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Permissive hypotension is standard fare when managing the adult trauma patient. In kids, however, hypotension is a bad, bad sign.
Kids, Trauma, and TXA
Rob Orman MD and Tim Horezcko MD
Take Home Points
● Tachycardia indicates shock in pediatric trauma patients.
● Massive transfusion protocol in children happens after transfusion of 40 mL/kg of any blood products.
● Patients who are given two 10mL/kg boluses of packed red blood cells should also be given platelets and plasma in a dose of 10 mL/kg.
● There is evidence demonstrating decreased mortality in pediatric trauma patients with tranexamic acid and it is unlikely to harm.
● Tranexamic acid is given in a dose of 15 mg/kg (up to the adult dose of 1g) bolus over 10 minutes followed by an infusion of 2 mg/kg/h for 8 hours or until they stop bleeding.
● Should we give TXA for kids with trauma? Go for it.
● Children do not tolerate hypotension at all. Hypotension indicates decompensation for shock. They usually will increase their heart rate. If you see a disproportionately elevated heart rate, it is shock. Don’t wait for hypotension. Permissive hypotension is not used in children like adults.
● Most of the trauma in kids is blunt trauma. Most of this is managed medically. It is important for us to know our blood products and adjuncts.
● The first dose of blood products given is 10 mL per kilogram of packed red blood cells. If you have to give another 10 mL/kg of packed red blood cells, you can, but you need to consider if you should also start platelets and plasma. The dose for these is also 10 mL per kg.
● What is the amount indicating massive transfusion in children? 40 mL per kg of any blood product (not just pRBCs).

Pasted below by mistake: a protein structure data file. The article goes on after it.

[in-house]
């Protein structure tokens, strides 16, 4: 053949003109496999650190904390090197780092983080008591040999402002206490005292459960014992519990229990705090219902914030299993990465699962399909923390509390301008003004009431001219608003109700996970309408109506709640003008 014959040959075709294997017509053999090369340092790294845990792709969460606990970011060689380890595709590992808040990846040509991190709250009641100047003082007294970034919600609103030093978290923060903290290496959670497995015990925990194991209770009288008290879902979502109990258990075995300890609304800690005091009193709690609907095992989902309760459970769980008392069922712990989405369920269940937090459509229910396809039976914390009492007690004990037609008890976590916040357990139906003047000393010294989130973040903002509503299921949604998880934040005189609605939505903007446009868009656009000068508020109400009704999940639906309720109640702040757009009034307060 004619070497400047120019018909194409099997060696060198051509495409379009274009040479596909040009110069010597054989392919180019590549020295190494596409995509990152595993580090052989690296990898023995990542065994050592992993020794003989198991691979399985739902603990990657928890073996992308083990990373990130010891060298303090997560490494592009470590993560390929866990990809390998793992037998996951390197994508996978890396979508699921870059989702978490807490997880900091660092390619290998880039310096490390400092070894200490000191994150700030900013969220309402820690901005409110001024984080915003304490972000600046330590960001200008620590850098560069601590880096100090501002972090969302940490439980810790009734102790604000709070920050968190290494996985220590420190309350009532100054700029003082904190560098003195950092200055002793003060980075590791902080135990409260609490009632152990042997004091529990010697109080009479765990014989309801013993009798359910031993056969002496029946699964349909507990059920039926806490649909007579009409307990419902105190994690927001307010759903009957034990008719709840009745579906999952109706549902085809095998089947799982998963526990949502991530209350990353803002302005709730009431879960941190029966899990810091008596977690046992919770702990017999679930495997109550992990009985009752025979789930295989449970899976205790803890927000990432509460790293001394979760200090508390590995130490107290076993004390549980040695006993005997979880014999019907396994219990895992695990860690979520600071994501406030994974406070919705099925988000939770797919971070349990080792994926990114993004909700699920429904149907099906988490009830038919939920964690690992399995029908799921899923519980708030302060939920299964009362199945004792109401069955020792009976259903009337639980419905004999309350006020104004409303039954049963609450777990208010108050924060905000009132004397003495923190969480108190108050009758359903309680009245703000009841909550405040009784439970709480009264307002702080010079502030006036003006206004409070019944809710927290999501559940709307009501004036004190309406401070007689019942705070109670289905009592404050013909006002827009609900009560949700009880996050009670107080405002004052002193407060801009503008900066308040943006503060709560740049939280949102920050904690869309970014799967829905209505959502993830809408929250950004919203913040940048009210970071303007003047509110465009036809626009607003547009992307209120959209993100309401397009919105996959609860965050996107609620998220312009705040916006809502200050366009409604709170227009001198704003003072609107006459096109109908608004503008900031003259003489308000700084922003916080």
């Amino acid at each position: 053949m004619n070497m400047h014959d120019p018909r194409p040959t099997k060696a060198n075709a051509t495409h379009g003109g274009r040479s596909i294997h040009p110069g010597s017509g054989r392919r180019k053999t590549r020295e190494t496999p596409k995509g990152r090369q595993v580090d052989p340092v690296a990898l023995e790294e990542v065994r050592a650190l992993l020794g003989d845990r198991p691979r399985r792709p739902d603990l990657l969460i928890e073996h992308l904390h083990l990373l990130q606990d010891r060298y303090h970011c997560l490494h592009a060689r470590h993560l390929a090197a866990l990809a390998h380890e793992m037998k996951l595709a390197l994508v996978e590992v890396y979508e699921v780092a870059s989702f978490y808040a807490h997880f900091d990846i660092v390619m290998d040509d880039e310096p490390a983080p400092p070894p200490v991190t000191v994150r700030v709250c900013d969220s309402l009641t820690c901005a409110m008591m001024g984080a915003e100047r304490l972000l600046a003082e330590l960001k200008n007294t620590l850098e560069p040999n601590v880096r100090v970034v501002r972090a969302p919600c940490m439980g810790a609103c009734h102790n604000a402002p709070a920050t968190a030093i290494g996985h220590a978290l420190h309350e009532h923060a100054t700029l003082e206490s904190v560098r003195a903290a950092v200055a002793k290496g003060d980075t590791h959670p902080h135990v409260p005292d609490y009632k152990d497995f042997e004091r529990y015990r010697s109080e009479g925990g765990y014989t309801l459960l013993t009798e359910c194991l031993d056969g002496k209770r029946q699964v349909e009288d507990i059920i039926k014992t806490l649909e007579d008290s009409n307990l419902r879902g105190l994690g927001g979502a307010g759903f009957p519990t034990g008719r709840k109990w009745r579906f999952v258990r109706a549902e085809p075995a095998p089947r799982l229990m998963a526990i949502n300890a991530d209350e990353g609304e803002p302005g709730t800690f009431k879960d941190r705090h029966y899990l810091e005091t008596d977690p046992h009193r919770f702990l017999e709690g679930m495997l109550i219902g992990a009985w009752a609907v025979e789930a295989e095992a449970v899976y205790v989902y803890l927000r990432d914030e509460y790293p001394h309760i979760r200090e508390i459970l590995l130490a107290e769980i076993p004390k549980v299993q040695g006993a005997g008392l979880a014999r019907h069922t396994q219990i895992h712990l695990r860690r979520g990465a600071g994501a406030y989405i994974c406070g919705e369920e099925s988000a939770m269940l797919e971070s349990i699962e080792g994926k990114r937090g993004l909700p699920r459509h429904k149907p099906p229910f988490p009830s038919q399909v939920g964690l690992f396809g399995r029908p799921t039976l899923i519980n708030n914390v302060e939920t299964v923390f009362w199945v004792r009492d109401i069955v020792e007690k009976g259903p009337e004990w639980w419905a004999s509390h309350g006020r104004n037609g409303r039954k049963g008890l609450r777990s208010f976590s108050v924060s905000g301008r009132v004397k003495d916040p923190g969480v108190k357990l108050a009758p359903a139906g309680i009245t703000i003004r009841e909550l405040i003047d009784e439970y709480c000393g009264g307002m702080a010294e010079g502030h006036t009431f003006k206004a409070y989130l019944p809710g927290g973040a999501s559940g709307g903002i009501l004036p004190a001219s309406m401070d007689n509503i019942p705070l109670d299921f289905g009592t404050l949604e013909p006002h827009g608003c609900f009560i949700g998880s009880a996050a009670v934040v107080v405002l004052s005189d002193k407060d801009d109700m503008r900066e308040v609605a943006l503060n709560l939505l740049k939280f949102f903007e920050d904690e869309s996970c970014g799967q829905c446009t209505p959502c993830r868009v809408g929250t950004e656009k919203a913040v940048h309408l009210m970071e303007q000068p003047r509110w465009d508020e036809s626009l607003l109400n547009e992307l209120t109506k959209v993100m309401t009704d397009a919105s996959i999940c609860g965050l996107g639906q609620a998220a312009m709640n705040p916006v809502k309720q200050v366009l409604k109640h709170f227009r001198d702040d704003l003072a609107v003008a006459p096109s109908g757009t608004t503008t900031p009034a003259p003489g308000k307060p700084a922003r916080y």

● The typical circulating volume for a child is only about 80 mL/kg. At 40 mL/kg, you have replaced half of their circulating volume.
● Coagulopathy of trauma is often under-recognized on arrival. About 25% of patients will already have coagulopathy present on arrival.
● Is there any evidence supporting the use of TXA in children? Pediatric surgeons have been giving TXA to children for decades for spinal surgeries, cardiac surgeries and surgery for craniosynostosis. TXA has been shown to be safe in children for surgeries and trauma.
● TXA doesn’t increase the rate of clots in kids. Give it. Give it early. The CRASH-2 inclusion criteria had a systolic blood pressure less than 90 mmHg and heart rate greater than 90. These were pretty sick trauma patients. Tachycardia in a child indicates a sick trauma patient. Give 15 mg/kg up to the adult dose of 1g over ten minutes. Then you can start a drip of 2 mg/kg/h for 8 hours or until they stop bleeding.
● Eckert, MJ et al. tranexamic acid administration to pediatric trauma patients in a combat setting: the pediatric trauma and tranexamic acid study (PED-TRAX). J Trauma Acute Care Surg. 2014 Dec;77(6):852-8.PMID: 25423534
○ This study showed that in the 10% of children who received TXA, there was an independent association between TXA and decreased mortality. This study wasn’t optimally designed but is the best available.
Sean E. - February 22, 2019 11:46 AM
Sean E. - June 14, 2019 9:50 PM
In the audio segment you say to give TXA to kids at 15mg/kg over an hour, however I believe it's over 10 minutes like noted in the text summery. Could you please clarify?